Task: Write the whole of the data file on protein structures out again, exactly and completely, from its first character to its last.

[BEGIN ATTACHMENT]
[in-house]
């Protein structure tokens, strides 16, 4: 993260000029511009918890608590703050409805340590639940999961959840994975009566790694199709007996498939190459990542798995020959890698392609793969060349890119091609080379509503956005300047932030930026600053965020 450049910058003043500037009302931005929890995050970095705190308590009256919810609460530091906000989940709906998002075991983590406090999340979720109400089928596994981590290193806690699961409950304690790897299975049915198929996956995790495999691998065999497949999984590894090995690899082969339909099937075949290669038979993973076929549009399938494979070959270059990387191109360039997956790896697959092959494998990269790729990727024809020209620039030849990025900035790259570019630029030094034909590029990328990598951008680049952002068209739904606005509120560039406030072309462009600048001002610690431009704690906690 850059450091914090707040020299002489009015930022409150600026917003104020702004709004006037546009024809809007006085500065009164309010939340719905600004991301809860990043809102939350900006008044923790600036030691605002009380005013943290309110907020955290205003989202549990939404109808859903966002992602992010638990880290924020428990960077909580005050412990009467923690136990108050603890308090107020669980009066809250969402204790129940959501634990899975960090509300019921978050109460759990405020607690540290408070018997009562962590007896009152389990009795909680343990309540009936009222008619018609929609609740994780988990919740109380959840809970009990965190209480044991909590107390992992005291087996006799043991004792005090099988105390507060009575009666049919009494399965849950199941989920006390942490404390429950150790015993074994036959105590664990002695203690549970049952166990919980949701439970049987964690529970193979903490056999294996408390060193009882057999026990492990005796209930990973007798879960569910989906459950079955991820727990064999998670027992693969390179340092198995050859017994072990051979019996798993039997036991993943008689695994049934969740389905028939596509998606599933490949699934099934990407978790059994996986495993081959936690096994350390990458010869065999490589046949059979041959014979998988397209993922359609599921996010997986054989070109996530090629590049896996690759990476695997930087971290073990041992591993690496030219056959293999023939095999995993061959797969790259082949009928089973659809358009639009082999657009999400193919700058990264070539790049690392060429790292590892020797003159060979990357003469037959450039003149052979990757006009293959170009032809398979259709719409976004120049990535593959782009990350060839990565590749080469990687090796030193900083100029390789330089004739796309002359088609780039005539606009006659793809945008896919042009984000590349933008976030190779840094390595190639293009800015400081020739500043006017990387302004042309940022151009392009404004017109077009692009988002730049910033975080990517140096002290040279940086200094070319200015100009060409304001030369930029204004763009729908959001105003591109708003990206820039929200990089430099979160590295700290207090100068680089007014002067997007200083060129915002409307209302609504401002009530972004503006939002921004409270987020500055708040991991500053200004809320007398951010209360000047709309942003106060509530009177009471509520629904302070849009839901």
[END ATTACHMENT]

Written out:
[in-house]
């Protein structure tokens, strides 16, 4: 993260000029511009918890608590703050409805340590639940999961959840994975009566790694199709007996498939190459990542798995020959890698392609793969060349890119091609080379509503956005300047932030930026600053965020 450049910058003043500037009302931005929890995050970095705190308590009256919810609460530091906000989940709906998002075991983590406090999340979720109400089928596994981590290193806690699961409950304690790897299975049915198929996956995790495999691998065999497949999984590894090995690899082969339909099937075949290669038979993973076929549009399938494979070959270059990387191109360039997956790896697959092959494998990269790729990727024809020209620039030849990025900035790259570019630029030094034909590029990328990598951008680049952002068209739904606005509120560039406030072309462009600048001002610690431009704690906690 850059450091914090707040020299002489009015930022409150600026917003104020702004709004006037546009024809809007006085500065009164309010939340719905600004991301809860990043809102939350900006008044923790600036030691605002009380005013943290309110907020955290205003989202549990939404109808859903966002992602992010638990880290924020428990960077909580005050412990009467923690136990108050603890308090107020669980009066809250969402204790129940959501634990899975960090509300019921978050109460759990405020607690540290408070018997009562962590007896009152389990009795909680343990309540009936009222008619018609929609609740994780988990919740109380959840809970009990965190209480044991909590107390992992005291087996006799043991004792005090099988105390507060009575009666049919009494399965849950199941989920006390942490404390429950150790015993074994036959105590664990002695203690549970049952166990919980949701439970049987964690529970193979903490056999294996408390060193009882057999026990492990005796209930990973007798879960569910989906459950079955991820727990064999998670027992693969390179340092198995050859017994072990051979019996798993039997036991993943008689695994049934969740389905028939596509998606599933490949699934099934990407978790059994996986495993081959936690096994350390990458010869065999490589046949059979041959014979998988397209993922359609599921996010997986054989070109996530090629590049896996690759990476695997930087971290073990041992591993690496030219056959293999023939095999995993061959797969790259082949009928089973659809358009639009082999657009999400193919700058990264070539790049690392060429790292590892020797003159060979990357003469037959450039003149052979990757006009293959170009032809398979259709719409976004120049990535593959782009990350060839990565590749080469990687090796030193900083100029390789330089004739796309002359088609780039005539606009006659793809945008896919042009984000590349933008976030190779840094390595190639293009800015400081020739500043006017990387302004042309940022151009392009404004017109077009692009988002730049910033975080990517140096002290040279940086200094070319200015100009060409304001030369930029204004763009729908959001105003591109708003990206820039929200990089430099979160590295700290207090100068680089007014002067997007200083060129915002409307209302609504401002009530972004503006939002921004409270987020500055708040991991500053200004809320007398951010209360000047709309942003106060509530009177009471509520629904302070849009839901």